III. It is contended that since a state license has been obtained, the county is without authority to deny the appellant the right to sell beer. The court observed in Marchesi v. Selectmen of Winchester, 312 Mass. 28, 42 N.E.2d 817, 819, that,

"The general aim both of the zoning by-law and of the licensing statute is the promotion of the public welfare, but each is independent of the other and seeks to accomplish its purpose by different means."

In Carnabuci v. City of Norwalk, 70 Ohio App. 429, 46 N.E.2d 773, 774, the petitioner obtained a license to manufacture wine from the State Board of Liquor Control but was prevented from so doing by a zoning ordinance which disallowed the operation of businesses in areas zoned for residences only. In holding that the permit was subordinate to the municipal ordinance, the court said:

"* * * the permit having been issued subsequent to the adoption of the ordinance, can not be used by the plaintiff as warrant for the establishment and conduct of her business within the restricted area defined therein."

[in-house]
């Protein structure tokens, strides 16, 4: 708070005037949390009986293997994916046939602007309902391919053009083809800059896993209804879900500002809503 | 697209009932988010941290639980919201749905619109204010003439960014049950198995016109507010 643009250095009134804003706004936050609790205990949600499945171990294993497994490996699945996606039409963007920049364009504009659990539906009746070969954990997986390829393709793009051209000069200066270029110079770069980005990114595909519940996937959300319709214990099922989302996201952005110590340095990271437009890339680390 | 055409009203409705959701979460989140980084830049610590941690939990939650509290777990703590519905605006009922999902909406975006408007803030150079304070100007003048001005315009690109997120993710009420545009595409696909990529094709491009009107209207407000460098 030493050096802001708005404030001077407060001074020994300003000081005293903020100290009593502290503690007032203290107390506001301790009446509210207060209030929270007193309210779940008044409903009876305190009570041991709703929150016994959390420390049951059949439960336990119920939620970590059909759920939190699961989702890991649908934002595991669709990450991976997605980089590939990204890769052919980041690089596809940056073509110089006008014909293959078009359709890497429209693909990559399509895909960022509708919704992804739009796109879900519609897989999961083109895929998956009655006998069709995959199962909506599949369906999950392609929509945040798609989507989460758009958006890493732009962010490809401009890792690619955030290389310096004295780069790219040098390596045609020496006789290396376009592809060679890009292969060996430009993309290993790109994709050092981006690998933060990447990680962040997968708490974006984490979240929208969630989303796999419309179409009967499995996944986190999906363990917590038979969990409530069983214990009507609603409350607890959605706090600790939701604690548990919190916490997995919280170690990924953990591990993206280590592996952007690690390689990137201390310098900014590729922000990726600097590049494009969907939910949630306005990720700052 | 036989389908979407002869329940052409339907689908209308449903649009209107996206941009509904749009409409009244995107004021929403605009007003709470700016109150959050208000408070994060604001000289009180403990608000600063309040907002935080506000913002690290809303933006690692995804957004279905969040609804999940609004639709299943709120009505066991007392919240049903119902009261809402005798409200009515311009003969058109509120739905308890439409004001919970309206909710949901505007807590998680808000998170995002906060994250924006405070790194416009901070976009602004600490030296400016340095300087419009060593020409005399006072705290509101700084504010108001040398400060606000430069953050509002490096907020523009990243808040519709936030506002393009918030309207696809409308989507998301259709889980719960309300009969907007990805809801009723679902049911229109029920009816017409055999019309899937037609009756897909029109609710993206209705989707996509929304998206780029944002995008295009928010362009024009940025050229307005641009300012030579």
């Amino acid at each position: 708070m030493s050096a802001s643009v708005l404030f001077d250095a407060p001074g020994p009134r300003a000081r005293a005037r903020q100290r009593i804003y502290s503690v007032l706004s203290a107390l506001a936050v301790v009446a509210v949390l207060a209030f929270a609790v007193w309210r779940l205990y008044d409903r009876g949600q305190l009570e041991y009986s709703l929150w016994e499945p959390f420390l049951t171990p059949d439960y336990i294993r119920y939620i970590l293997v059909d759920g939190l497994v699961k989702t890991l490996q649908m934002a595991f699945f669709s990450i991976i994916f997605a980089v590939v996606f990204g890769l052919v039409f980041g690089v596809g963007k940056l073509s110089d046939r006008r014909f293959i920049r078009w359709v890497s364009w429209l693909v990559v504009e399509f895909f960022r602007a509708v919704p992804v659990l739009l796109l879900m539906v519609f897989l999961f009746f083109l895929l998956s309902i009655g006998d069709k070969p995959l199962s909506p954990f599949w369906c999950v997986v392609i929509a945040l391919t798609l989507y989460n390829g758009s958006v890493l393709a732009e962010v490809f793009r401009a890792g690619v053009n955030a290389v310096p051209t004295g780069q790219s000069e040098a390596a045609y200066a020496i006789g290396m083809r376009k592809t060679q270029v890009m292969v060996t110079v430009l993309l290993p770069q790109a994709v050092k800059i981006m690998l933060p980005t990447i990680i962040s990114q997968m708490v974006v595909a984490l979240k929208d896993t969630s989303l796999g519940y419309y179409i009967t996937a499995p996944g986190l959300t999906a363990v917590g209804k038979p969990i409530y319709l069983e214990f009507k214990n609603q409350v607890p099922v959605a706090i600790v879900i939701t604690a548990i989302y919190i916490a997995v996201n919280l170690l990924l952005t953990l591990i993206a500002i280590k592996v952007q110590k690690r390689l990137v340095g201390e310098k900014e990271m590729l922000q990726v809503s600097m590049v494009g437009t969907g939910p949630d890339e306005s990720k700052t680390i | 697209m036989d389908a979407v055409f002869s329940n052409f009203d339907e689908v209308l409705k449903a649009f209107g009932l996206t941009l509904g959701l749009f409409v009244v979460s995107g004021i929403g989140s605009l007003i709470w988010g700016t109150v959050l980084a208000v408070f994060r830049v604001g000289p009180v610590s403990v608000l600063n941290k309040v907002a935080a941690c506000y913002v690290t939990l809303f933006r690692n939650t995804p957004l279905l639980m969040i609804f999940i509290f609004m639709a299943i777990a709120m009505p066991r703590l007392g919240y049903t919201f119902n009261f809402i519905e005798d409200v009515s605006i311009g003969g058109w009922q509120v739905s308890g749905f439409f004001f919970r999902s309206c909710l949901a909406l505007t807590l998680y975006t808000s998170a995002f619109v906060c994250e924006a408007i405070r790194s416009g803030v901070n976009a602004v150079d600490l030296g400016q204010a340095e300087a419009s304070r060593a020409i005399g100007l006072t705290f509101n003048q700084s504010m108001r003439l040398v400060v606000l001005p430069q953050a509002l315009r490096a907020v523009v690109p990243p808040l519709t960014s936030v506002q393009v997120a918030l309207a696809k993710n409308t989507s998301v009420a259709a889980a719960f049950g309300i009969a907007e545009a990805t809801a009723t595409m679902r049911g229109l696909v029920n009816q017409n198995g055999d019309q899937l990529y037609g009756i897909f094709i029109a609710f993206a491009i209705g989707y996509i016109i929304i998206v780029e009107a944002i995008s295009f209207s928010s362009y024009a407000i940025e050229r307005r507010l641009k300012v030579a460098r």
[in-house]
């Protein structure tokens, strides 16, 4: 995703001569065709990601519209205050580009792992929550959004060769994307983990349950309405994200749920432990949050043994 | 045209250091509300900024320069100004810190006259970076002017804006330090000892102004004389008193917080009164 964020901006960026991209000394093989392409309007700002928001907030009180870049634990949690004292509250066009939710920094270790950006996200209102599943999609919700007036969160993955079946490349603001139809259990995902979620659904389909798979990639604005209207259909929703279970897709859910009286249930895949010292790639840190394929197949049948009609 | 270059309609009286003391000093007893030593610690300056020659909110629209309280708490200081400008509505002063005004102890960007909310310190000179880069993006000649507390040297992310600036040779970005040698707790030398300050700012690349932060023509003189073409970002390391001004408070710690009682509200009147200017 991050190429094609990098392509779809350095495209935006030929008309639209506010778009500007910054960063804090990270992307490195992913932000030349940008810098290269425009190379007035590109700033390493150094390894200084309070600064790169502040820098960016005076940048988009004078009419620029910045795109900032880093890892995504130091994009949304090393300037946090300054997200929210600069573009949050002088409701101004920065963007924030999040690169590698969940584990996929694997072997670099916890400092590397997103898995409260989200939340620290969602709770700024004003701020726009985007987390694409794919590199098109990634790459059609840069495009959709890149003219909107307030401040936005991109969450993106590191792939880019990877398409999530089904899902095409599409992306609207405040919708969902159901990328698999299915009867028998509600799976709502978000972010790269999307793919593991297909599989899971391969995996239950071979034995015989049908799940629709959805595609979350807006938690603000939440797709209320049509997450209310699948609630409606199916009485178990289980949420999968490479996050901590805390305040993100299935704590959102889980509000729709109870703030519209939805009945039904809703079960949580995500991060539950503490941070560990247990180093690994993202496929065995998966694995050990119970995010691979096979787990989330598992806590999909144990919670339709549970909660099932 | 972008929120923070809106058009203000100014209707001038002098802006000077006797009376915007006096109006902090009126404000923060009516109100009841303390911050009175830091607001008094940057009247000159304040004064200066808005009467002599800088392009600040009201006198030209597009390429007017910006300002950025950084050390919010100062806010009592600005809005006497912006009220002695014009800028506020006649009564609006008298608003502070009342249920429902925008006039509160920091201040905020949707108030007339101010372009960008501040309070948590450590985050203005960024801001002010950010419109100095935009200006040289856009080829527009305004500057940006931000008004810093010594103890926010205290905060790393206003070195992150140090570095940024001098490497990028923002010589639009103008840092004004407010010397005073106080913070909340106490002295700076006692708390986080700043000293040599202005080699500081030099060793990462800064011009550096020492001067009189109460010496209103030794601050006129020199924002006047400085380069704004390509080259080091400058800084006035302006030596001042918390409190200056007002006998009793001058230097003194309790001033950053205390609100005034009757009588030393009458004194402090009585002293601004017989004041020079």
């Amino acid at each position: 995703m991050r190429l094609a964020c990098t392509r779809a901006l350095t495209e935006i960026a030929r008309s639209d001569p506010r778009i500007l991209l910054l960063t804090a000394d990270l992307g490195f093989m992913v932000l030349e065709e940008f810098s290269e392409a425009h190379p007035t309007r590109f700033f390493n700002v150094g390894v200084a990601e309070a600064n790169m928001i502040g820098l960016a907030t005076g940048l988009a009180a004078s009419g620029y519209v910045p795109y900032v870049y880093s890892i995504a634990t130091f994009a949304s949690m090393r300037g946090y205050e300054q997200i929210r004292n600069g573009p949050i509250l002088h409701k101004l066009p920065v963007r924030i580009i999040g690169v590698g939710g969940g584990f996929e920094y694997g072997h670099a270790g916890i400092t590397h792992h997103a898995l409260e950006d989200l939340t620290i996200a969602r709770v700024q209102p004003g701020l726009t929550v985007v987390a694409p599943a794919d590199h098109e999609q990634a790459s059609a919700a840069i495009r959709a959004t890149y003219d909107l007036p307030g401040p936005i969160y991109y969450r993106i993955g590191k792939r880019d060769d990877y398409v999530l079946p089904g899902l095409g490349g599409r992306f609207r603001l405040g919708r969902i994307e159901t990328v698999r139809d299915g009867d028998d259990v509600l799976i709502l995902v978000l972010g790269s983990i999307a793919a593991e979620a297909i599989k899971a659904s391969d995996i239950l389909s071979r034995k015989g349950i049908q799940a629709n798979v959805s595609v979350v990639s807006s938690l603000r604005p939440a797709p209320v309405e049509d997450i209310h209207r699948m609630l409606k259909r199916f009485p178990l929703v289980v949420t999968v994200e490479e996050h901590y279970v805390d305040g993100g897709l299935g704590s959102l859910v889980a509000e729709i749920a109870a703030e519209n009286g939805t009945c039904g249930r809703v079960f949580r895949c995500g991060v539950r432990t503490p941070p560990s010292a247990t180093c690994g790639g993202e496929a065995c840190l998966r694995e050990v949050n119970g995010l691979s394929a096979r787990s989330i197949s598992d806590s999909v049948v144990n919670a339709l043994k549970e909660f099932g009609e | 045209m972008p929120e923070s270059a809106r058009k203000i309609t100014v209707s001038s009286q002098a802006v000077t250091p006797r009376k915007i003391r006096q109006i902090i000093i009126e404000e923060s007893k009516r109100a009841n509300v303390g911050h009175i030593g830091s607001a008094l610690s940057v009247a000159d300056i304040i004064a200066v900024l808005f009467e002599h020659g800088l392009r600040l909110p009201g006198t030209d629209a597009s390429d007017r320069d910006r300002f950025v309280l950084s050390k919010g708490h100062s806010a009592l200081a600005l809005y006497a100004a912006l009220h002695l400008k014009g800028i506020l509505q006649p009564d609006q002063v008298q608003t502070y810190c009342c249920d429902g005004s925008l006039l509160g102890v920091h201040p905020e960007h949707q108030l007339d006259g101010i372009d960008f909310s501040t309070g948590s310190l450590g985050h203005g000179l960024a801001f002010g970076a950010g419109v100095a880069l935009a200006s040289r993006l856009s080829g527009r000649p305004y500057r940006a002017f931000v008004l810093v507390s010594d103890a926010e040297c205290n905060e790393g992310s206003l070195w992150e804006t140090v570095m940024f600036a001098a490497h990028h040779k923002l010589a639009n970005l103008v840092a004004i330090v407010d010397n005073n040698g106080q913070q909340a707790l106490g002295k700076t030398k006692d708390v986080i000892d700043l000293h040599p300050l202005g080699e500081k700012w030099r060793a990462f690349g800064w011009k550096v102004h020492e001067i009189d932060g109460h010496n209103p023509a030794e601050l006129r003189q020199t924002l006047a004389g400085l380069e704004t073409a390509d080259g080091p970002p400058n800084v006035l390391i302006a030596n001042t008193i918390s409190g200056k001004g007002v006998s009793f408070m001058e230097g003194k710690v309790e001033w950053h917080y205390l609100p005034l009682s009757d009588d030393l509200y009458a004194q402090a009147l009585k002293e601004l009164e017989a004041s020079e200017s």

See Municipal Corporations by McQuillin, Vol. 8, pp. 35-36.

In the case at bar it is sufficient to say that the regulation here was in force and effect prior to the issuance by the Alcoholic Beverage Control Board of the permit to the appellant and the opening and operation of his business on the premises in question. Under Title 62, § 330(239a), Pocket Part, Code of 1940, authority is given the building commissioner for the enforcement of county zoning regulations by means of the withholding of building, use or occupancy permits. In refusing the appellant a use permit to sell beer, the building commissioner was acting within the valid and lawful exercise of his power.

It results, therefore, that the decree appealed from is free from error and is due to be affirmed.


LIVINGSTON, C. J., and LAWSON and MERRILL, JJ., concur.